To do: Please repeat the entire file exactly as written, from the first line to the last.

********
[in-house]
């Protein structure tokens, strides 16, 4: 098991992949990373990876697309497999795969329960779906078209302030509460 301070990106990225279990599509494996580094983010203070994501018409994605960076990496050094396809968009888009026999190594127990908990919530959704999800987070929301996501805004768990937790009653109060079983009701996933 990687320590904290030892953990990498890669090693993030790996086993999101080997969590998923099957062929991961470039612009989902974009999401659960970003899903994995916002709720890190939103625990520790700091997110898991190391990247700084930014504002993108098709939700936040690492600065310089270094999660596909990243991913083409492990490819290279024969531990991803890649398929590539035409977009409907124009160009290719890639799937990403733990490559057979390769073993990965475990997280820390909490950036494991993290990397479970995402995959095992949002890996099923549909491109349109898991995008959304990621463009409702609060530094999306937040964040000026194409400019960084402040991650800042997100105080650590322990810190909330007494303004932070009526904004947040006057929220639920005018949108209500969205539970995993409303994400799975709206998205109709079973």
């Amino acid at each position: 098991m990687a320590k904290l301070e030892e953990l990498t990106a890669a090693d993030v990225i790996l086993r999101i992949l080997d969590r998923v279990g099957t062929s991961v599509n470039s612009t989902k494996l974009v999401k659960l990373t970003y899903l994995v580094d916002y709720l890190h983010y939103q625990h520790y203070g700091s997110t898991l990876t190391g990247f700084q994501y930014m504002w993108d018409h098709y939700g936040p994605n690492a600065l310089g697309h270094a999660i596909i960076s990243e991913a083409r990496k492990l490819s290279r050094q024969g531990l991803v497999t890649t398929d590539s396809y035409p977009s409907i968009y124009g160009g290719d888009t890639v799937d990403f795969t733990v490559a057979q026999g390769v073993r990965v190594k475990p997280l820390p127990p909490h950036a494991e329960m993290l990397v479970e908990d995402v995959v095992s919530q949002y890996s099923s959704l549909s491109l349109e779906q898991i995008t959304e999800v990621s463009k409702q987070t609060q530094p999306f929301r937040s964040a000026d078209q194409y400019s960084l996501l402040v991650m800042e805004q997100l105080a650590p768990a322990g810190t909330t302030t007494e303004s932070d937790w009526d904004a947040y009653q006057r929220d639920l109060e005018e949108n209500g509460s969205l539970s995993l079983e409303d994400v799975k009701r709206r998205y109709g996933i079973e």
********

[in-house]
């Protein structure tokens, strides 16, 4: 098991992949990373990876697309497999795969329960779906078209302030509460 301070990106990225279990599509494996580094983010203070994501018409994605960076990496050094396809968009888009026999190594127990908990919530959704999800987070929301996501805004768990937790009653109060079983009701996933 990687320590904290030892953990990498890669090693993030790996086993999101080997969590998923099957062929991961470039612009989902974009999401659960970003899903994995916002709720890190939103625990520790700091997110898991190391990247700084930014504002993108098709939700936040690492600065310089270094999660596909990243991913083409492990490819290279024969531990991803890649398929590539035409977009409907124009160009290719890639799937990403733990490559057979390769073993990965475990997280820390909490950036494991993290990397479970995402995959095992949002890996099923549909491109349109898991995008959304990621463009409702609060530094999306937040964040000026194409400019960084402040991650800042997100105080650590322990810190909330007494303004932070009526904004947040006057929220639920005018949108209500969205539970995993409303994400799975709206998205109709079973």
């Amino acid at each position: 098991m990687a320590k904290l301070e030892e953990l990498t990106a890669a090693d993030v990225i790996l086993r999101i992949l080997d969590r998923v279990g099957t062929s991961v599509n470039s612009t989902k494996l974009v999401k659960l990373t970003y899903l994995v580094d916002y709720l890190h983010y939103q625990h520790y203070g700091s997110t898991l990876t190391g990247f700084q994501y930014m504002w993108d018409h098709y939700g936040p994605n690492a600065l310089g697309h270094a999660i596909i960076s990243e991913a083409r990496k492990l490819s290279r050094q024969g531990l991803v497999t890649t398929d590539s396809y035409p977009s409907i968009y124009g160009g290719d888009t890639v799937d990403f795969t733990v490559a057979q026999g390769v073993r990965v190594k475990p997280l820390p127990p909490h950036a494991e329960m993290l990397v479970e908990d995402v995959v095992s919530q949002y890996s099923s959704l549909s491109l349109e779906q898991i995008t959304e999800v990621s463009k409702q987070t609060q530094p999306f929301r937040s964040a000026d078209q194409y400019s960084l996501l402040v991650m800042e805004q997100l105080a650590p768990a322990g810190t909330t302030t007494e303004s932070d937790w009526d904004a947040y009653q006057r929220d639920l109060e005018e949108n209500g509460s969205l539970s995993l079983e409303d994400v799975k009701r709206r998205y109709g996933i079973e």